Asked to Verify email when Unsubscribing from unsolicited e-mails

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In summary, some spammers are trying to collect your email address by asking you to unsubscribe. If you don't want your address shared, the best thing to do is to unsubscribe and mark the email as spam.
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WWGD

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I'm offered the option to unsubscribe. When I accept it, I'm asked to provide my email. Is this standard/legit?
Ok, so, I guess like just everyone else, I receive a(n) (over)load of spam in my Yahoo/Gmail accounts. Some of the emails offer the option to unsubscribe.Yet when I accept it, I'm asked to provide my email. Is this standard/legit? I suspect these sites use a spambot and generates random addresses and they have no way of telling is these are legit. If I do send it to them, they know it's legit. I haven't been able to block the address. Ay ideas for unsubscribing or blocking, etc?
 
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  • #2
WWGD said:
Some of the emails offer the option to unsubscribe.Yet when I accept it, I'm asked to provide my email. Is this standard/legit?
The ones I have clicked on automatically have the email address. They often (optionally) ask the reason for unsubscribing, and that's it.
 
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  • #3
Sounds suspicious. I would just go back and report the sender as spam and delete/block it. If it already has your e-mail address as @Wrichik Basu says, then it's probably safe to Unsubscribe.
 
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  • #4
They want to know which emails are live accounts, so the live ones can be used for more spam.
Why send 10,000,000 emails when 9,500,000 are dead or no longer used? Your response simply says use this live email in the next mass emailing, and with the smaller number being sent out, their costs are reduced.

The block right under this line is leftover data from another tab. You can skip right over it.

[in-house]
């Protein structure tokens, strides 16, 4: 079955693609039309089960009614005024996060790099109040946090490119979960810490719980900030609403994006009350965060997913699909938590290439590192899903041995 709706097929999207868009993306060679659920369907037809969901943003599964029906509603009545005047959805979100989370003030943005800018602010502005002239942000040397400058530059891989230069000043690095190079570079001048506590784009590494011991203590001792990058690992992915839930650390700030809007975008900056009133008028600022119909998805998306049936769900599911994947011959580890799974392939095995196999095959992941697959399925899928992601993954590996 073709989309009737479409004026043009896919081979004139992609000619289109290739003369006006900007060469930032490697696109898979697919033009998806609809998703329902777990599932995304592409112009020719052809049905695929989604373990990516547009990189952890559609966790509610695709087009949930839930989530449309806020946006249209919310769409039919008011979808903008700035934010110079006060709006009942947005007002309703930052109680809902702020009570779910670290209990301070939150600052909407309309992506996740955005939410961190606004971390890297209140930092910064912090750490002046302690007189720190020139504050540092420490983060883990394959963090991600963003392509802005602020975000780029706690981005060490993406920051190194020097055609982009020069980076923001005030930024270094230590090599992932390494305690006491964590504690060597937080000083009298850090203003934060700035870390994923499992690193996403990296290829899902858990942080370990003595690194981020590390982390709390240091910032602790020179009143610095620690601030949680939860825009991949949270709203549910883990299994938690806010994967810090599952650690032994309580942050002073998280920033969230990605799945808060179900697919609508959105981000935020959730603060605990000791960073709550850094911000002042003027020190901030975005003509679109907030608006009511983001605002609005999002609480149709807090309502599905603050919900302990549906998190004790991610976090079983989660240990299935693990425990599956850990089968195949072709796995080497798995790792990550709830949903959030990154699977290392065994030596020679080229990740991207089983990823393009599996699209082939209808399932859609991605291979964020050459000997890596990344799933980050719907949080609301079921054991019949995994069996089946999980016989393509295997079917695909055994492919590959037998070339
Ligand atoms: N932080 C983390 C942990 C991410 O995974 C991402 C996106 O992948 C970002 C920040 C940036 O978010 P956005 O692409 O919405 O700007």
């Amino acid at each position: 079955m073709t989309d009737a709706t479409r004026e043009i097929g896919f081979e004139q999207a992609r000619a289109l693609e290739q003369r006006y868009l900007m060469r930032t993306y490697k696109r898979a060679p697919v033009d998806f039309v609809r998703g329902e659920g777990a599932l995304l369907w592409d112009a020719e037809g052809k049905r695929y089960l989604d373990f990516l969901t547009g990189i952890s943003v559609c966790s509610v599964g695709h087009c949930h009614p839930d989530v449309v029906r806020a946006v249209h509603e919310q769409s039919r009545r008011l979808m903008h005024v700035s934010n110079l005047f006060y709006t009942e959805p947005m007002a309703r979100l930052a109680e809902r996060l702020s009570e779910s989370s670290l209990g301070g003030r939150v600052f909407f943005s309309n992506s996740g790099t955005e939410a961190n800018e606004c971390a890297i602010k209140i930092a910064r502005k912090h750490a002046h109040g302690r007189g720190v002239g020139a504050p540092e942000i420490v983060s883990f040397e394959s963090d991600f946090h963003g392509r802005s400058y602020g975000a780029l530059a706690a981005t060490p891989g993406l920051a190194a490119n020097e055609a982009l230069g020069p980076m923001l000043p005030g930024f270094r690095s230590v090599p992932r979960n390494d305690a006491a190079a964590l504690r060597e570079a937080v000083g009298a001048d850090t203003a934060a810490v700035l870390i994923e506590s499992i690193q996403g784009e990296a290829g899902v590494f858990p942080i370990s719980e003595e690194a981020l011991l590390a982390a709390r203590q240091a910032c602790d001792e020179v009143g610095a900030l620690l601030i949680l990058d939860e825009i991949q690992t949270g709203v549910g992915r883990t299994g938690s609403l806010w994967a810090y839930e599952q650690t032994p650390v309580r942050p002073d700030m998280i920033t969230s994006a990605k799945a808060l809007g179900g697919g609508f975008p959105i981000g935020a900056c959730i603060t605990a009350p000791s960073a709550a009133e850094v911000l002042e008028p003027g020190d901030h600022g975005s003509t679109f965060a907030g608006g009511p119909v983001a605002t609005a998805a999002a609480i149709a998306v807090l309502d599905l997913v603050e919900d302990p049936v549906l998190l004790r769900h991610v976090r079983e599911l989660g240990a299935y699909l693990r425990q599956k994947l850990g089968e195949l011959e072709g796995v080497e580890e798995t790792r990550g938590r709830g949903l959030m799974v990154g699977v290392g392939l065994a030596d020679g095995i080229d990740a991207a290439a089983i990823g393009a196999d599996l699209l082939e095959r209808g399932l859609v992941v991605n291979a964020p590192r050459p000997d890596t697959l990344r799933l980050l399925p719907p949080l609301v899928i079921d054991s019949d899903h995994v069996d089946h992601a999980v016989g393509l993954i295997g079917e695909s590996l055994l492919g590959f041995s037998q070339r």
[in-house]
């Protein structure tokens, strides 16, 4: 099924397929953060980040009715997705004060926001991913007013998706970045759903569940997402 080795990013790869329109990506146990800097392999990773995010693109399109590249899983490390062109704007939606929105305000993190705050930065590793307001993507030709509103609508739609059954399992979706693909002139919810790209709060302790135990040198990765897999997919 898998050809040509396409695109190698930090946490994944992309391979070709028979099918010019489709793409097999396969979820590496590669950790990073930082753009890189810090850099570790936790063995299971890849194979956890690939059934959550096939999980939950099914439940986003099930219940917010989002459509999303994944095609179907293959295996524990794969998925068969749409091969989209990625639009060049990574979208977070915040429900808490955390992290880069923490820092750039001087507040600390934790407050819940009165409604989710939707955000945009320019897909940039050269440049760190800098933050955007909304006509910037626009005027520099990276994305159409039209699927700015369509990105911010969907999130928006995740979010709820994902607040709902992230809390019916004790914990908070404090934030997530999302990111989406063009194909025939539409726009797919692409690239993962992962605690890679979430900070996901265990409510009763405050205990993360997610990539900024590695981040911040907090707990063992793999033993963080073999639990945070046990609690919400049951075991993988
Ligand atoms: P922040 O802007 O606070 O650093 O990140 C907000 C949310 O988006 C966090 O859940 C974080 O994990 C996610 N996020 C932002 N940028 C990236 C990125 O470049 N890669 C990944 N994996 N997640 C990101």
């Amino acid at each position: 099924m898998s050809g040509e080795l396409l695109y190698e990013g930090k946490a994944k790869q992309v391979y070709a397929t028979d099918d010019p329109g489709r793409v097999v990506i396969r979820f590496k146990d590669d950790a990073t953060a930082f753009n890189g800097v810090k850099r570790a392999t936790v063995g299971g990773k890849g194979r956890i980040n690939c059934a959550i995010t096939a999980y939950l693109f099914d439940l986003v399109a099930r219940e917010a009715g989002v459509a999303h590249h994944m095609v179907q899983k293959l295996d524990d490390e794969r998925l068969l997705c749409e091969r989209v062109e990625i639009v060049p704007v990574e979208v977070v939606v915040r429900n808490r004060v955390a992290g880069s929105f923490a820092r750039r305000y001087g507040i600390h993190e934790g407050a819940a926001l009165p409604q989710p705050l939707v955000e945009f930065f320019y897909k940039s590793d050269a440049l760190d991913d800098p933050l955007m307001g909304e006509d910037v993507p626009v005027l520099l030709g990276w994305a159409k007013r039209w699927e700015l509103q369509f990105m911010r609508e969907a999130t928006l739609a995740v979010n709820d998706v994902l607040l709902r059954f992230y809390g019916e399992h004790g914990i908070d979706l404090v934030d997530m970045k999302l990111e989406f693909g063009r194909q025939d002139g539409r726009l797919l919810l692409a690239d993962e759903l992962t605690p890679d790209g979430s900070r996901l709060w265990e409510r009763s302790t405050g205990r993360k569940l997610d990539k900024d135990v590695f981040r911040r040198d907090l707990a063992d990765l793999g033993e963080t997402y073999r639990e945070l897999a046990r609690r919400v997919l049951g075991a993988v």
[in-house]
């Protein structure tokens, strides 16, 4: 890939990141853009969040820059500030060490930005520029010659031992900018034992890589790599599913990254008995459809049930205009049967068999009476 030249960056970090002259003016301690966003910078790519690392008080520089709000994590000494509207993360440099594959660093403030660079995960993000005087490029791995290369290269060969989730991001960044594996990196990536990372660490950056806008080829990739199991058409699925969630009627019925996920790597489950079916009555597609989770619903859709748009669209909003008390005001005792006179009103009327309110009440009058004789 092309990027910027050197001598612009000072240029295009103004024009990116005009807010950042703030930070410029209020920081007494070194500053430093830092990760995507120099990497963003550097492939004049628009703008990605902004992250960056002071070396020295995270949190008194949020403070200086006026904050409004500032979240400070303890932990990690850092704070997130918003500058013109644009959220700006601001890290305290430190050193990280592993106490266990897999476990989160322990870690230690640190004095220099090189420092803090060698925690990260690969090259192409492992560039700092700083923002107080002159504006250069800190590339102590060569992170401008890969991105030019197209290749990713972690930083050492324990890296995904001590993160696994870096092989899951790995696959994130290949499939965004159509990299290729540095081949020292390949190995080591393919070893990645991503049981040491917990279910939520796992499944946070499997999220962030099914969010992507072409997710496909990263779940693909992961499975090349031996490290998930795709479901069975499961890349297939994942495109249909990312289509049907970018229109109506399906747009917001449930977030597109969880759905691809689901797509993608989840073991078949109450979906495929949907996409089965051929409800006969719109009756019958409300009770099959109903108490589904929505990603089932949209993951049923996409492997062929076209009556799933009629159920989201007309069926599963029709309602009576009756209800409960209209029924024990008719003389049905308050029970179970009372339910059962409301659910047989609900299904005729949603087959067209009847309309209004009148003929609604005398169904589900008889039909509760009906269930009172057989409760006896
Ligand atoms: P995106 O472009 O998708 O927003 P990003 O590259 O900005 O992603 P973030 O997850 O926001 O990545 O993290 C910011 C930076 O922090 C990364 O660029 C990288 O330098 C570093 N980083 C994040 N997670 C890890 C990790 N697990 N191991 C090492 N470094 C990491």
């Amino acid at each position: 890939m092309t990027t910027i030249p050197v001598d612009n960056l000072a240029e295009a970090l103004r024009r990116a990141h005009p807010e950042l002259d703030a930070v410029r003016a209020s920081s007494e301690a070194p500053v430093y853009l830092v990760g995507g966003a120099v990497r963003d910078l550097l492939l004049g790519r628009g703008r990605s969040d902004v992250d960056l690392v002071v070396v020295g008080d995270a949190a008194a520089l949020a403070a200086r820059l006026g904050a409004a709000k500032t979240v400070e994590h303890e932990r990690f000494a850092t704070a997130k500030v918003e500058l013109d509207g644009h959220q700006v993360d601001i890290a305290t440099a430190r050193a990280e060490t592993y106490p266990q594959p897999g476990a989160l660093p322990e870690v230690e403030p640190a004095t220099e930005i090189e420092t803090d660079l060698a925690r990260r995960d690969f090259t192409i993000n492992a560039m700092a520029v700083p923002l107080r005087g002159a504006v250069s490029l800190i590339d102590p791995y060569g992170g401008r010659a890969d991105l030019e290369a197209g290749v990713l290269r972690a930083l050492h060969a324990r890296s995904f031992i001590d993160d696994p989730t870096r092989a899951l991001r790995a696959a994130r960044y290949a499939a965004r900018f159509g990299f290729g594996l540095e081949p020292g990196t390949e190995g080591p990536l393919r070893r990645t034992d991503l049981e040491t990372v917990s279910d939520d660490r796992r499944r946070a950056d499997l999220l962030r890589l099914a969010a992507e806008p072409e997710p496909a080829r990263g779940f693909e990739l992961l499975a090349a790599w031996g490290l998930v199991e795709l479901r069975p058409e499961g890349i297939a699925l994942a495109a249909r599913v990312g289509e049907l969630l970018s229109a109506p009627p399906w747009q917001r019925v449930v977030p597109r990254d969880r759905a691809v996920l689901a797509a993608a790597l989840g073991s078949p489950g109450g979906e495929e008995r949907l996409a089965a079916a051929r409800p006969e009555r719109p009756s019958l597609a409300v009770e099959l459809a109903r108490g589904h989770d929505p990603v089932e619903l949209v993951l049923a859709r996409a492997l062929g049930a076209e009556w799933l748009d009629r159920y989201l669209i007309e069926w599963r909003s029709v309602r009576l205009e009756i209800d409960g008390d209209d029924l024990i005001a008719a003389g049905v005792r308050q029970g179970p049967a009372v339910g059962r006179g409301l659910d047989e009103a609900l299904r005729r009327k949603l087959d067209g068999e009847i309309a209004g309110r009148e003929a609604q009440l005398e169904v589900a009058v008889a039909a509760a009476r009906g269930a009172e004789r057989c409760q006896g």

The correct thing to do is NOT confirm you wish to unsubscribe your live email address from a list you didn't actually join. That action simply adds you to their live list.

And mark as spam, so any further emails go to the spam folder, and get recognised by the big email clients as ones to be dumped based on the souce they came from.
 
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  • #5
It might be necessary to remove the right address.
It might be an attempt to verify that "we have a live one".

How can you tell? Usually you can't
 
  • #6
I like @DrJohn 's advice. Marking it as spam rather than unsubscribing is safer and achieves the same goal. Of course, that assumes that your email provider manages the spam for you.
 
  • #7
I'm thinking of returning them the email of other spammers, to get them on the mailing lists.
 
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  • #8
Vanadium 50 said:
It might be necessary to remove the right address.
It might be an attempt to verify that "we have a live one".

How can you tell? Usually you can't